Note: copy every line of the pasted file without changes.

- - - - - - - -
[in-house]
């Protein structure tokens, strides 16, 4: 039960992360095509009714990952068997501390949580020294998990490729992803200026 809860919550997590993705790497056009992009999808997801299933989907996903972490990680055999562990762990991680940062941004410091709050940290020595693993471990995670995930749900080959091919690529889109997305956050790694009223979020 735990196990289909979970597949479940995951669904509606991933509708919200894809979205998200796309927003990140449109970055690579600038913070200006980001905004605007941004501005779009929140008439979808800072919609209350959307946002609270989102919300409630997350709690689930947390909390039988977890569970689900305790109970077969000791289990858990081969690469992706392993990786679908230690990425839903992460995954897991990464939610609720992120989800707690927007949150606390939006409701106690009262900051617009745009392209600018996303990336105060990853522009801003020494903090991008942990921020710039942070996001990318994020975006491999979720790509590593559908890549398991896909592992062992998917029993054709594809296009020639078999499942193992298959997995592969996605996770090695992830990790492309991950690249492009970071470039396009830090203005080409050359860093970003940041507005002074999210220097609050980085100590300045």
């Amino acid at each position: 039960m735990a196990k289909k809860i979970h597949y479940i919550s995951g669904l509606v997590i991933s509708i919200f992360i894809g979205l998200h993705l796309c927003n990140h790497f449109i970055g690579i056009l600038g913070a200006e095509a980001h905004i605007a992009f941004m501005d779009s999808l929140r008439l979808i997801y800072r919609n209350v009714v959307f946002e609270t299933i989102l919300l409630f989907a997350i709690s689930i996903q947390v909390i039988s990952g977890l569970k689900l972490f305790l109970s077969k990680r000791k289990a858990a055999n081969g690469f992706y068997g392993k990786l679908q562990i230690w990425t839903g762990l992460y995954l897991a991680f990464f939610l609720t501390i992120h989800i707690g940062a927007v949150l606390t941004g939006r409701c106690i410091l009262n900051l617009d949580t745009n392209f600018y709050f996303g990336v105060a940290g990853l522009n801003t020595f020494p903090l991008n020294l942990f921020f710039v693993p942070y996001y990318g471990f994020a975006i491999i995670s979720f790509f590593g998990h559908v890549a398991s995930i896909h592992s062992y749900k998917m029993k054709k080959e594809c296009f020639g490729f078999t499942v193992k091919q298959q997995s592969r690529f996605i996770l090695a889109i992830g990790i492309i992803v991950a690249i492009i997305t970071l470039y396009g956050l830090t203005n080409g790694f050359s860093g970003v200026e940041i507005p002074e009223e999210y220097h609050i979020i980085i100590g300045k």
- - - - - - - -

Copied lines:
[in-house]
């Protein structure tokens, strides 16, 4: 039960992360095509009714990952068997501390949580020294998990490729992803200026 809860919550997590993705790497056009992009999808997801299933989907996903972490990680055999562990762990991680940062941004410091709050940290020595693993471990995670995930749900080959091919690529889109997305956050790694009223979020 735990196990289909979970597949479940995951669904509606991933509708919200894809979205998200796309927003990140449109970055690579600038913070200006980001905004605007941004501005779009929140008439979808800072919609209350959307946002609270989102919300409630997350709690689930947390909390039988977890569970689900305790109970077969000791289990858990081969690469992706392993990786679908230690990425839903992460995954897991990464939610609720992120989800707690927007949150606390939006409701106690009262900051617009745009392209600018996303990336105060990853522009801003020494903090991008942990921020710039942070996001990318994020975006491999979720790509590593559908890549398991896909592992062992998917029993054709594809296009020639078999499942193992298959997995592969996605996770090695992830990790492309991950690249492009970071470039396009830090203005080409050359860093970003940041507005002074999210220097609050980085100590300045």
């Amino acid at each position: 039960m735990a196990k289909k809860i979970h597949y479940i919550s995951g669904l509606v997590i991933s509708i919200f992360i894809g979205l998200h993705l796309c927003n990140h790497f449109i970055g690579i056009l600038g913070a200006e095509a980001h905004i605007a992009f941004m501005d779009s999808l929140r008439l979808i997801y800072r919609n209350v009714v959307f946002e609270t299933i989102l919300l409630f989907a997350i709690s689930i996903q947390v909390i039988s990952g977890l569970k689900l972490f305790l109970s077969k990680r000791k289990a858990a055999n081969g690469f992706y068997g392993k990786l679908q562990i230690w990425t839903g762990l992460y995954l897991a991680f990464f939610l609720t501390i992120h989800i707690g940062a927007v949150l606390t941004g939006r409701c106690i410091l009262n900051l617009d949580t745009n392209f600018y709050f996303g990336v105060a940290g990853l522009n801003t020595f020494p903090l991008n020294l942990f921020f710039v693993p942070y996001y990318g471990f994020a975006i491999i995670s979720f790509f590593g998990h559908v890549a398991s995930i896909h592992s062992y749900k998917m029993k054709k080959e594809c296009f020639g490729f078999t499942v193992k091919q298959q997995s592969r690529f996605i996770l090695a889109i992830g990790i492309i992803v991950a690249i492009i997305t970071l470039y396009g956050l830090t203005n080409g790694f050359s860093g970003v200026e940041i507005p002074e009223e999210y220097h609050i979020i980085i100590g300045k």